The crisis is not at our southern border, it is in our nation’s capital. In their desire to separate us for political purposes, our government has lost its capacity to function. And if they cannot sort out 215 miles of border fence, how can we trust them to address even bigger and more complex problems. Like an underfunded public pension system that will almost certainly leave many retirees choosing between heating their home and filling their prescriptions, or the student loan crisis that leaves the average college graduate starting their professional life with over $37,000 in debt.
The President’s request simply extends 654 miles of existing fencing, a system of barriers that before the 2016 election was uncontroversial to Democrats. At the same time, the Republican proposal for new 215 miles of steel fencing does nothing to address a crisis or emergency because it will take over two years to build, assuming we can find the estimated 10,000 workers willing to relocate to the Rio Grande. Meanwhile, we already have 104 miles of fencing appropriated yet unconstructed. That’s right, our leaders shut down agencies like the Department of the Interior, and left Yellowstone National Park without services, when they can’t build the fencing they’ve already authorized.
For 191 years the government never shut down. Our leaders had differences but were more considerate enough of the next generation to seek compromise and move our country forward. Vice President Mike Pence suggested just such a compromise in the early days of the shutdown, when he proposed the sides split the difference. An agreement likely to leave both parties unsatisfied, but that is generally the mark of a fair compromise. Instead, both sides carelessly painted themselves into a negotiating corner, which they selfishly paint smaller with every day. Meanwhile, the rest of our Congress and Senate cowardly waits in silence, too worried where they stand in the political power structure to risk statesmanship.
We have a public pension system that is underfunded by $4.4 trillion dollars (the size of Germany’s entire economy), and in the case of our own state is a staggering $25,000 in unfunded public pension liabilities for each Wyomingite; a national crisis that should be obvious to every policy maker in Congress, and if left unattended will leave millions of school teachers, professors, firefighters, and other state and municipal workers without full retirement. Equally troubling, our social security system has no roadmap to find the $12.6 trillion it needs to cover a shortfall that will hit the living rooms of our retirees in a little over a dozen years. And we need look no further than our own Powder River Basin to see how easily private employers duck out from under pension obligations.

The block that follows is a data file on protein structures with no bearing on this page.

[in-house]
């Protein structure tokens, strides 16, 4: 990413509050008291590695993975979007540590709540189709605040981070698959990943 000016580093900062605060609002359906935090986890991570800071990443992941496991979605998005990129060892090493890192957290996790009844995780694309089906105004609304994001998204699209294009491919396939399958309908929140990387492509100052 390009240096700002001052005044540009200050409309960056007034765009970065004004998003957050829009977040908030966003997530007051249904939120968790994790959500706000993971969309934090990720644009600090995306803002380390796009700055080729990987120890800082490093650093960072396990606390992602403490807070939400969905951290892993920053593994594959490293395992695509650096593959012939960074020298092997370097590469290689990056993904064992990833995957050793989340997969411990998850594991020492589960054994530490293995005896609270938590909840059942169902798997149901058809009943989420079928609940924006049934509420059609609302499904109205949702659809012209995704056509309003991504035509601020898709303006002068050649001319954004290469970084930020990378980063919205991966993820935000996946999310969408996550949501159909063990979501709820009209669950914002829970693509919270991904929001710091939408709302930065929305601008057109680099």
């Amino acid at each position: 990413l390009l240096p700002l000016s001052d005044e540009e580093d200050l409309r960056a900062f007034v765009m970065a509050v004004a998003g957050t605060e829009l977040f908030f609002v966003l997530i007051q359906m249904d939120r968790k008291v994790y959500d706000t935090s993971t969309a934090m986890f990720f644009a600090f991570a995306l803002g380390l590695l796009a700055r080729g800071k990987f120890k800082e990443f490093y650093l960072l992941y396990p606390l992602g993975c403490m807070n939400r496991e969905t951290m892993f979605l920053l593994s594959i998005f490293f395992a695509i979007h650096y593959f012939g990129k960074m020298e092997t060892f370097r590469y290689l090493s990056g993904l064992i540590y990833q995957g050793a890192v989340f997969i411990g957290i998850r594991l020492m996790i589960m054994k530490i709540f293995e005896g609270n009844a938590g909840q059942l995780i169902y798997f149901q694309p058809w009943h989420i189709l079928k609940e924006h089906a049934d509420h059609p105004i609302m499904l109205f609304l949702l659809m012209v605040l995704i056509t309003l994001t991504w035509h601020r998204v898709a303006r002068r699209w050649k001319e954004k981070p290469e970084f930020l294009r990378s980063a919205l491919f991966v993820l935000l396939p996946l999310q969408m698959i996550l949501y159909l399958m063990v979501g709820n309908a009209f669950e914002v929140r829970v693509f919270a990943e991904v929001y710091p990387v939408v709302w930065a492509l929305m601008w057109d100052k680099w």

Instead of dealing with these problems today, our Congress and President are kicking the can down the alley, leaving the bill to the next generation, a generation of workers who already face a staggering $1.5 trillion in total student loan debt, unaffordable health insurance, and a job market that has gutted opportunities in rural states.
Our leaders in Washington have lost their ability to lead and govern because their priority is to divide us and win re-election. They have forgotten that our system of government requires compromise, not brinksmanship. That’s how we’re set up. That is the American way. What is at stake is not 215 miles of fence. The crisis is not at the border, it is whether we still have a functioning government.
David Dodson is a former Wyoming U.S. Senate candidate and and regular contributor to the Laramie Boomerang.